Buddhists talk about the mind being a spastic, unruly monkey. When the monkey is under control, it’s a wonderful pet, but give it the chance, and it will bounce around, looking for bananas and mischief. For non-Buddhists, getting it under control requires a wide variety of tricks and tranquilizers (television and xanax, anyone?).
For creative types, we need to have zen-like control of our mind. However, if you’re not the mediating, yoga-ing zen type, journaling provides the fastest way to get the mind monkey under control.
Daily journaling calms the monkey down, allowing you to increase creativity, improve your memory, solve problems, and reduce stress. By establishing the simple habit of daily journal keeping, especially as a part of your morning routine, you can realize all these benefits and more within the next few weeks. Getting started is easy.
Increase Creativity and Unlock New Ideas
I generate most of my new ideas in the morning. Something about being so close to the dream time allows more access to the subconscious thought. Whether story ideas, business schemes, lesson plans, song lyrics, or travel plans, the ideas come easy and fast in the morning. I feel like there’s less of a filter, less self-editing, when I just start writing stuff down.
When you start to write down one idea, you’ll often find that another will naturally follow. The other was floating around, but until you write the first one down, you don’t have access to it.
Improve your Memory and Focus
Kitty Klein, Ph.D. at North Carolina State, has done research on the memory benefits of journaling. She found when people journaled about negative things, their memory improved by 11%. Positive things brought 4% increases, general writing increased memory by 2.5%.
Further, the mind is a muscle, and recalling things to write about is like doing push ups. If the brain knows it will have to work later, it will take try to save itself the work and remember things in the first place.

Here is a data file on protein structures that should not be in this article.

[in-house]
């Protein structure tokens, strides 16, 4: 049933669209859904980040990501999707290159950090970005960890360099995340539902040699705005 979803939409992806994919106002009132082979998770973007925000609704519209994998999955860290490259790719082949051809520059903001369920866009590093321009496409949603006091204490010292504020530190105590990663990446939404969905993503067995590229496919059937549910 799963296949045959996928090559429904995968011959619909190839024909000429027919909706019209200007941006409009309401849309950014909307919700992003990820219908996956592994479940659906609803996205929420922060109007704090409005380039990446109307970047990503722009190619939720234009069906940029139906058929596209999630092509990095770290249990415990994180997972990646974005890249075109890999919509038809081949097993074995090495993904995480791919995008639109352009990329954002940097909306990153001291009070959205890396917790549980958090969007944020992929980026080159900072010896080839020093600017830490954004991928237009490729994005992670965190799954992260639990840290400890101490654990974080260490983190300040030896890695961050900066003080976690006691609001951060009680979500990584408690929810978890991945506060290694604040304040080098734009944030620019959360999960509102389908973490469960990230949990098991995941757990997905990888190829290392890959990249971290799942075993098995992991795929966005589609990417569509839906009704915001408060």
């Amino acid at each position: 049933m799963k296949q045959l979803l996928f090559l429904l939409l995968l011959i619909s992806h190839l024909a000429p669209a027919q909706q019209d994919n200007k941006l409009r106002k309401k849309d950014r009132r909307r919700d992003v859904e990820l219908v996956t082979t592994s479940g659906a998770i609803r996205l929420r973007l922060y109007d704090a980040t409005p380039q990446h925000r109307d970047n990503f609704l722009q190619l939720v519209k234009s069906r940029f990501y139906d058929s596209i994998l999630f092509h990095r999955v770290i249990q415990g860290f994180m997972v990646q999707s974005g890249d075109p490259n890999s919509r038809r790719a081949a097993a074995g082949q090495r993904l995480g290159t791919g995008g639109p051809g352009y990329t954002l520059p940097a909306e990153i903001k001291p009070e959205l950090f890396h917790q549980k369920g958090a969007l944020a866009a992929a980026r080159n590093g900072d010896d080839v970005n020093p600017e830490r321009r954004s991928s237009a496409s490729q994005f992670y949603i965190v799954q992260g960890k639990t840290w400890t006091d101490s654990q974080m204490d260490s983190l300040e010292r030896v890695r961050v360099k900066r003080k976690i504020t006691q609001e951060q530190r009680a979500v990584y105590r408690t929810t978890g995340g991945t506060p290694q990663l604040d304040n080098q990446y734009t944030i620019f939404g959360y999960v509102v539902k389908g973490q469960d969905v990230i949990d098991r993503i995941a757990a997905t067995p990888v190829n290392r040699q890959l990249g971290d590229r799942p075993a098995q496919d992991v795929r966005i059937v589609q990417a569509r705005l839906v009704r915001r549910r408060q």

Solve Problems and Make Decisions
All problems demand one thing: a solution. Journaling makes problem solving easier. The more complex a problem, the harder it is to solve by turning it over and over in your mental washing machine. You’ve got to get it out of your head and on paper,
Writing about a problem allows you to break it down into its component parts, to see the parts, and figure out how they work together. You might see things you hadn’t thought about, or you might find new ways to approach the problem. Writing increases understanding, and the sooner you understand the problem, the sooner you’ll see the solution.
Reduce Stress and Anxiety
Monkeys are cute when they whine, but you’re not. By writing such drivel in your journal, you not only give yourself a chance to get all that bad stuff out (and improve your memory), you spare your friends and loved ones.
When I started journaling, the job I had involved hours of driving. Driving is dangerous, and it left me perpetually stressed out, irritable, and prone to stupid escapist habits.
After about two months of journaling, I realized my anxiety was gone. Nothing else in my life had changed; I paid for no expensive therapy, used no harmful drugs; I just engaged in simple, daily writing. People around me noticed that I seemed more relaxed.
If our minds are a sponge that seeps up all the negative shit around us, journaling acts as a way to wring out the shit, only with less mess.
How to Get Started
Establishing the daily habit of writing in a journal is easy, free, and requires no strenuous physical or mental activity. All you need is a notebook, a nice pen, and the gumption to sit down at the same time every day and write. That’s it. The hard part is actually doing it every day. Give yourself about 30 days to really establish the habit. By that time you should start seeing some benefits, and if not, what are you missing out on? Checking email or reading the news?
I believe first thing in the morning is the best time of day for this kind of writing. You’re fresh from sleep and morning is the easiest part of the day to carve out the extra 15-30 minutes required to fill 1-2 pages. Just wake up earlier.
Some tips for writing: Don’t proofread, edit, or self-censor what you write. This ain’t English class. You’re writing for yourself, no one else. If you’re worried about the stuff you write down, just make plans to burn the journal once you finish it. If you think anyone might read it, don’t worry; most people don’t have the patience, and most of what you write won’t be that interesting at all to anyone besides yourself. Hell, I usually don’t reread what I write unless I need to pull out a specific idea.
If you’re not sure about all this, just try journaling for thirty days. After that time, see if you’ve noticed a change in your monkey’s behavior. I think you’ll find you’ve got a friendlier, happier, and most importantly, calmer monkey.
A Side Note:
Excuses, excuses. I’d like to apologize for not keeping up with the blog. I’ve been worn down with bronchitis for most of the month, and that, along with quitting smoking, has made focusing on this blog rather difficult. I think it’s getting better, and I promise to resume regular posting this week.
Photo credit: ChrisL_AK